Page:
Joseph McKenna

Joseph McKenna’s birthdate is not known certainly - it is usually cited as August 10, 1843, although it could also be August 14 of that same year. He was born in Philadelphia, to an Irish-born baker father and an English immigrant mother. McKenna was enrolled in a local parochial school, until his family decided to relocate in order to escape anti-Irish-Catholic violence and hostility and economic insecurity. In 1854, with the dramatic drop in steamship prices, the family moved West to Benicia, near San Francisco. After the death of McKenna’s father, the children of the family helped their mother keep the family bakery in business. McKenna continued studying at parochial schools, and took courses in law at the Benicia Collegiate Institute. He graduated from the Institute in 1864, and was admitted to the bar the following year.
After only a few months of private practice, he was elected district attorney for Solano County, and was reelected in 1867. He married German immigrant Amanda Frances Bornemann, and the couple had four children who survived childhood. Active in Republican politics, McKenna was elected to the California Assembly in 1875. He developed into a skilled orator and quick-thinking speaker and cross-examiner. He was elected to the US House of Representatives in 1884, and was reelected to three further terms. In the House, McKenna generally followed the party platform on issues like tariffs, business regulation and monetary policy. In addition, he supported measures to restrict the freedom of Asian immigrants, especially those from China. Early in 1892, during his fourth term, he was appointed to the Ninth Circuit Court of Appeals by President Benjamin Harrison. He served without distinction for five years, although he did surprise critics by showing impartiality in railroad cases despite his personal and political friendship with California senator Leland Stanford, who was president of the Southern Pacific and Central Pacific railroads.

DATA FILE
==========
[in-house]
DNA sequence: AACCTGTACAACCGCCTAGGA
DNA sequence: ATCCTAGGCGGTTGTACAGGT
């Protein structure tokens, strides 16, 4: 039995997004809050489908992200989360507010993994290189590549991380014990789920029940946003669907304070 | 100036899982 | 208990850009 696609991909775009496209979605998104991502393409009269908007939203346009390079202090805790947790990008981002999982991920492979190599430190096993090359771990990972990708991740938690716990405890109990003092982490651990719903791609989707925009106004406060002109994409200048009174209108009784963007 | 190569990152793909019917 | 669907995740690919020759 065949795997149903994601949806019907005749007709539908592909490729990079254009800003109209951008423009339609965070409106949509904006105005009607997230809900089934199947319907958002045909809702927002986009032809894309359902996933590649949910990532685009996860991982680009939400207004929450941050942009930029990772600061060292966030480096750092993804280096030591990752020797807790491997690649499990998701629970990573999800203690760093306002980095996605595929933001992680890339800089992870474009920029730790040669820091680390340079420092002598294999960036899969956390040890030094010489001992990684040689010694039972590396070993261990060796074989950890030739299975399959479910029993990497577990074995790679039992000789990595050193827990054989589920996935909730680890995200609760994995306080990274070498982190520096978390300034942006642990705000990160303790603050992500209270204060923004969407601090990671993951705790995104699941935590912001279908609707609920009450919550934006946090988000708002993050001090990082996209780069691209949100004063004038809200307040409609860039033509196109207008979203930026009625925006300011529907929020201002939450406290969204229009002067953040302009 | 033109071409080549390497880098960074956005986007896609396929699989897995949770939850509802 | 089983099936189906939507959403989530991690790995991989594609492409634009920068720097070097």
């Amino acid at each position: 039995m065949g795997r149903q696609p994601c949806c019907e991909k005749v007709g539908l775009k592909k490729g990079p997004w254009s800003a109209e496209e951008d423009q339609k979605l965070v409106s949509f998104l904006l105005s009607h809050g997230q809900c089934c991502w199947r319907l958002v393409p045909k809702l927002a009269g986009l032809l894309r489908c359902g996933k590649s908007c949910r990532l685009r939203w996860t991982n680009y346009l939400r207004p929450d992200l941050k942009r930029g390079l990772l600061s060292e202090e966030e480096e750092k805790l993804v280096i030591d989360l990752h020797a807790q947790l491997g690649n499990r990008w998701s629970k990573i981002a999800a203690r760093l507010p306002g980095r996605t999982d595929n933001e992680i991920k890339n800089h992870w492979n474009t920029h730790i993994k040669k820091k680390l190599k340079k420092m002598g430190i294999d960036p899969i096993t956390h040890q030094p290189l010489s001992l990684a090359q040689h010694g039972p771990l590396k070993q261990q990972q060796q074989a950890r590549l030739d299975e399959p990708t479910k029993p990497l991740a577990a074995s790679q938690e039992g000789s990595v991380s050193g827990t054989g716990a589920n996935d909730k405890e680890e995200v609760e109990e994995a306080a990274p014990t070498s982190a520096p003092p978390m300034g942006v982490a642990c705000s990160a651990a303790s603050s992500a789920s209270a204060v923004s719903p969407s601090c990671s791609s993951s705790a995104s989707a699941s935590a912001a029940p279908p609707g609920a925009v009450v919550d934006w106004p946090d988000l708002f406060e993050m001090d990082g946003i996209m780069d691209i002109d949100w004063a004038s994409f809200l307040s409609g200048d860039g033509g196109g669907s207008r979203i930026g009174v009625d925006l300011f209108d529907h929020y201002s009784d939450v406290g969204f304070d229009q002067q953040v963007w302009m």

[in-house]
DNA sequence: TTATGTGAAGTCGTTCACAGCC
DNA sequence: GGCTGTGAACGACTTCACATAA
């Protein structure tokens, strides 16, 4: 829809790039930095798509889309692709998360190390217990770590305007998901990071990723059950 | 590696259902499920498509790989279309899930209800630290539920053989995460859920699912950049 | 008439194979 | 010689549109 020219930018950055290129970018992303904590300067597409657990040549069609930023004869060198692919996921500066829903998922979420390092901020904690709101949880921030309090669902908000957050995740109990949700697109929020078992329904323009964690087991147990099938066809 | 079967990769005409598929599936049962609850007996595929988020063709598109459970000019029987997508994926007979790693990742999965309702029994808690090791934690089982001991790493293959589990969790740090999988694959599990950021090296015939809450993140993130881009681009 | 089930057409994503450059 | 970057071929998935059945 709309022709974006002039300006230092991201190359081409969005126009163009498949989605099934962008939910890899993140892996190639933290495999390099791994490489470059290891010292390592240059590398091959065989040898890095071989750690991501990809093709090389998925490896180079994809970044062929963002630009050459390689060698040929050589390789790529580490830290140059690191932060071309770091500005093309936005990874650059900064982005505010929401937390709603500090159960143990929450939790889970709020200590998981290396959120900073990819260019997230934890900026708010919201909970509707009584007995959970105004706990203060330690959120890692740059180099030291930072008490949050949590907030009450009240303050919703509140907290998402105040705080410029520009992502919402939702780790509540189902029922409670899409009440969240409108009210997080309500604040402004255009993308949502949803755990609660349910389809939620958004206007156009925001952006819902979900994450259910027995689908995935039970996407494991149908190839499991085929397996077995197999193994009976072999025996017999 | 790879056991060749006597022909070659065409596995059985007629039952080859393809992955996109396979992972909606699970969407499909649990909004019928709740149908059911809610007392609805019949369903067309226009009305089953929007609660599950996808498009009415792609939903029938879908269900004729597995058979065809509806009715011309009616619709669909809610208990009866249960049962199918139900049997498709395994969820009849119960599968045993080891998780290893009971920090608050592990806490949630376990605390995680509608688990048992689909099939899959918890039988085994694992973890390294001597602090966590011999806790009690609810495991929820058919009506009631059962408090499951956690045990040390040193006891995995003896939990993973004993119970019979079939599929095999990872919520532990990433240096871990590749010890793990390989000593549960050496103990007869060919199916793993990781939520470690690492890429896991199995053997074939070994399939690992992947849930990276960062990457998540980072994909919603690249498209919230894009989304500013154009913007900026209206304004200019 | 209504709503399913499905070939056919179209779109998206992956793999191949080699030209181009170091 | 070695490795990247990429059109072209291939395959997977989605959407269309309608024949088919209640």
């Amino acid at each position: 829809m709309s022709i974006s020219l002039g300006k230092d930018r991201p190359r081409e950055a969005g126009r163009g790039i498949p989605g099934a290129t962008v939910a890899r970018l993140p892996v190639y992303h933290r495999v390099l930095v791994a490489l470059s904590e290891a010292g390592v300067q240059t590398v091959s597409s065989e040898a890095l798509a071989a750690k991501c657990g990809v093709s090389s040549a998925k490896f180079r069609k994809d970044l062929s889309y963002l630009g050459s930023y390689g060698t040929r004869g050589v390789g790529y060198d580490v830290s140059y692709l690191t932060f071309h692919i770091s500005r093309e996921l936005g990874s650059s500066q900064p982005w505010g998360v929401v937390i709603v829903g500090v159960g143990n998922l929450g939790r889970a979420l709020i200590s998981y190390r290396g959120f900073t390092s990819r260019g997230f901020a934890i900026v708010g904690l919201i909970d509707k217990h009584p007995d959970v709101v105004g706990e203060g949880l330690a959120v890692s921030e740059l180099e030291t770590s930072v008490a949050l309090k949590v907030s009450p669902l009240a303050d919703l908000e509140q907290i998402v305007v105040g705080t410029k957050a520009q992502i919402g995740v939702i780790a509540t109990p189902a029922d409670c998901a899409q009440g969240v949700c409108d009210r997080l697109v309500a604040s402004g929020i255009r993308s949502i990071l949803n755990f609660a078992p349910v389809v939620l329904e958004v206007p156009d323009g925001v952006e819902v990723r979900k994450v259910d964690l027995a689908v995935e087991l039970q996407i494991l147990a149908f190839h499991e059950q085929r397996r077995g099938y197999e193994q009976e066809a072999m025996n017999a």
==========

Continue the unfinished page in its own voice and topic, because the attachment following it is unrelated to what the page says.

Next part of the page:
When McKinley became President, he discussed appointing McKenna as Secretary of the Interior, but McKenna dissuaded him, concerned about potential conflict caused by a Roman Catholic Secretary of the Interior being placed in authority over Protestant missionaries to the Native Americans. Instead, McKenna became US Attorney General, and became the first Californian to hold a cabinet position. In December 1897, McKenna was nominated to replace retiring Supreme Court Justice Stephen J. Fields. Opposition to his appointment was fierce, but his support in the Senate enabled him to win confirmation in January 1898. Conscious of his limited credentials, McKenna took courses at Columbia Law School for several months to augment his legal training before taking his seat on the Court.
McKenna served on the Court or twenty-seven years, and wrote 659 opinions. He was a centrist, and wrote few dissents. He holds the distinction of being the first Supreme Court Justice to own a gasoline-powered automobile.
In 1915, McKenna suffered a slight stroke, and his health deteriorated in the following years. His health drastically affected his behavior, causing him to lose his reasoning and become highly sensitive and volatile. His colleagues on the Court secretly decided not to allow his vote to be decisive in close decisions, and Chief Justice William Howard Taft urged him to retire. He refused, until, at Taft’s insistence, he retired on January 5, 1925. McKenna died almost two years later, on November 21, 1926.